Food in KL – Limablas

While in KL, a former colleague from the San Francisco International Asian American Film Festival (now, mercifully, called CAAMFest), met me for lunch, taking me to a charming restaurant called Limablas

Located in the eclectic Mesui neighborhood near upscale Bukit Bintang, Limablas (which means “15” in Malaysian) resides in an old shophouse that has been meticulously restored. The co-owner, Uncle John, keeps an eye on the business and visits with guests, many of whom seem to be regulars.

The interior is a veritable museum of antiques and a meal there feels a bit like a trip back to the middle of the 20th Century. Old glass jars hold ingredients used in the dishes, including dried chilies and dark, sulfurous palm sugar.

The collection of decorative items can lead you to wonder whether you should sit at a table or simply stand and admire it. That said, sitting is a good idea so you have a chance to enjoy the food!

The menu is pretty straight-forward, filled with a selection of basic Malaysian and Chinese dishes. Both Bryan and I ordered the mee siam, which is a noodle dish with a curry sauce that is ostensible Thai-style. More than anything, this illustrates a common food heritage stretching from southern Thailand (think Phuket) into central Malaysia. The noodles were simple but tasty. Since this was lunch and I had enjoyed a large breakfast, I didn’t try anything else from the menu. Prices were reasonable, especially for this area, and other reviews I’ve read online praise the food as authentic and tasty.

For a combination drink/dessert, I had cendol. The bowl is filled with (sorry, not visible in this picture) thin, green pandan-flavored flour noodles that look a bit like worms. Shaved ice is mounded on top and then the rich, molasses-flavored palm sugar syrup is poured on the ice, followed by coconut milk. Perfect for the warm weather. Probably not so perfect for my diet! This dish also speaks to the common culinary heritage of the region. Probably originating from Chinese traders, the same basic dessert is found in Thailand, too.

For a final thought, I will leave you with this cute picture of a couple huddled over their smart phone amidst the brightly colored walls and open air well at the back of the restaurant. If you find yourself in Kuala Lumpur around lunch time, I would suggest you stop by Limablas for a bite.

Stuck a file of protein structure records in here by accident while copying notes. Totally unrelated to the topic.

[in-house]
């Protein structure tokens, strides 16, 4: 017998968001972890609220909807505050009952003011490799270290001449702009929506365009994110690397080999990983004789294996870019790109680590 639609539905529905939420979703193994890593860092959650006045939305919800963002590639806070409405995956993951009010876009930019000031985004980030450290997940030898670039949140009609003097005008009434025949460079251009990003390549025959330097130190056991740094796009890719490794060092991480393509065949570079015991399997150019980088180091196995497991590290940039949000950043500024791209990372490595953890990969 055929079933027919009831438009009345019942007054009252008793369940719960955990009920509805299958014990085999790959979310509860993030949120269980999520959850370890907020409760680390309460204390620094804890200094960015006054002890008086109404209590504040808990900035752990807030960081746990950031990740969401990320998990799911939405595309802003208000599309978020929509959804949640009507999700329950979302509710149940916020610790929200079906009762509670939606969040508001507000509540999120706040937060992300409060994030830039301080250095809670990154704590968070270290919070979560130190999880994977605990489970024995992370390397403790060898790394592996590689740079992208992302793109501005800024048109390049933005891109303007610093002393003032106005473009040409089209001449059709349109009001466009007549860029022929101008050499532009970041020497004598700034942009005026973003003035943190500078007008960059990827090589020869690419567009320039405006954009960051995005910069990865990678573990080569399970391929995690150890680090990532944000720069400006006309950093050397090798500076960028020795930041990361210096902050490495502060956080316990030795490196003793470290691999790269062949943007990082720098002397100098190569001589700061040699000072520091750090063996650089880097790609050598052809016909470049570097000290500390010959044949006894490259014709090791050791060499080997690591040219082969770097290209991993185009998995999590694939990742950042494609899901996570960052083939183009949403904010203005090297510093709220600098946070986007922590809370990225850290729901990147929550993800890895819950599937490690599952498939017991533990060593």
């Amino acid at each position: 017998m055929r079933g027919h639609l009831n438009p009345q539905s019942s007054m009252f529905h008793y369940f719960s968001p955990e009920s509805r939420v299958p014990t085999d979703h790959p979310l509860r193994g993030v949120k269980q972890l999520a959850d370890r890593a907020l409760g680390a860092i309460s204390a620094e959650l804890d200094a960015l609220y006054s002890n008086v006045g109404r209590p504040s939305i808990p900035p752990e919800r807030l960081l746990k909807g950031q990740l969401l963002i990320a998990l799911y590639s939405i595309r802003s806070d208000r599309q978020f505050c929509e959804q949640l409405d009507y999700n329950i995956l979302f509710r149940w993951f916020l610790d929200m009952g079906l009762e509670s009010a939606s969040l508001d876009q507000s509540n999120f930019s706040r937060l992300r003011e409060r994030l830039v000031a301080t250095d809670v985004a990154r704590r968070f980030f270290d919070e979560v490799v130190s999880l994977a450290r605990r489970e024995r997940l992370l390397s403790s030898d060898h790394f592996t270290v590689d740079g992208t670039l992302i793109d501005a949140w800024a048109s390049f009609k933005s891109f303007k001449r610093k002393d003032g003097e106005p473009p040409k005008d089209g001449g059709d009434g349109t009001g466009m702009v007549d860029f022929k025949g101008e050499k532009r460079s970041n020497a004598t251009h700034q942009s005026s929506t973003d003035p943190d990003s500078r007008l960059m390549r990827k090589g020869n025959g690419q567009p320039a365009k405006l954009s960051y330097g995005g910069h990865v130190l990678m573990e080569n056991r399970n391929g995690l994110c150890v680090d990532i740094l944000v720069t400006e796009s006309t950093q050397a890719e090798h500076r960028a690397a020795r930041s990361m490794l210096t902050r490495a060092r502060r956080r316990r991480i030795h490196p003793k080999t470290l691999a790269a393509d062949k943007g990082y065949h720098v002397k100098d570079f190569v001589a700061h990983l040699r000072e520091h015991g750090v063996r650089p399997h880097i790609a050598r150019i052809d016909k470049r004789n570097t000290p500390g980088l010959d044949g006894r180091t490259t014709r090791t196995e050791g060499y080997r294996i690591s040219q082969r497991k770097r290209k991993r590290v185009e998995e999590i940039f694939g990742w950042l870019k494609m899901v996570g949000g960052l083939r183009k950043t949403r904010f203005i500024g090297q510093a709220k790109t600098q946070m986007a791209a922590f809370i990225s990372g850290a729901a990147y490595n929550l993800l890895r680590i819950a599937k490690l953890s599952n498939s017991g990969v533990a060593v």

Islamic Arts Museum in Kuala Lumpur

This past week, I traveled to Kuala Lumpur, Malaysia to renew my non-immigrant visa at the Royal Thai Embassy. While there, I had a chance to visit with some friends and also to stop at the Islamic Arts Museum, something that has been on my to-see list since I first went to KL a few years ago.

The Islamic Arts Museum is located in a large park not far from the central train station. It is surrounded by expressways, though, making it very difficult to reach on foot. The museum is just up the street from the National Mosque, a beautiful blue-roofed complex that is worth a visit.

The collection is not as well-curated as I had hoped, although it covers a diverse range of subjects from architecture to textiles, ceramics to metals. Also, the collection represents all the major cultures in the Islamic world from Africa to the Middle East to India to Southeast and East Asia. Here is a selection of some of the pieces I saw.

There was a large selection of beautiful Quran. This book is the central religious text for Muslims and there is a wonderful tradition of hand-painting copies of the text, complete with exquisite illustrations, calligraphy, and gold-leaf decorations.

The exhibit also explained the different fonts of calligraphy – Arabic and otherwise – used in the displayed Quran. The scripts are beautiful, written from right to left, some highly stylized and others with more distinct characters. 

There were many examples of fine metal working, especially silver. My understanding is that Islamic art generally avoids representations of humans or animals and so there is a lot of emphasis on geometric patterns (which represent the perfection of creation) and floral patterns.

There were many ceramic pieces. Blue seems to be a popular color and this turquoise glazed three-legged pot was practically glowing, the color was so vibrant. If you look closely (sorry, hard to see clearly through the glass), there is stylized calligraphic script around the top band of the pot.

This example of cloisonné, metalwork decorated with enamel. Very fine detail and, again, very vibrant colors.

This piece, a painted glass bottle, is one of the few exceptions I found to the “no people, no animals” prohibition. A little bit of research while writing this entry and I discovered that this type of restriction is known as aniconism. New word for the day. 

The final piece I want to share with you is this finely sculpted chess set. The detail was amazing and I can only imagine the pressure the craftsman must have felt to not make a mistake and waste all the hard work completed so far.

I hope you enjoyed the selection of pieces from the museum. Sorry for not posting more while on the road. I’ve found the Xanga site to be uncooperative in the past few weeks, often freezing while a page is loading.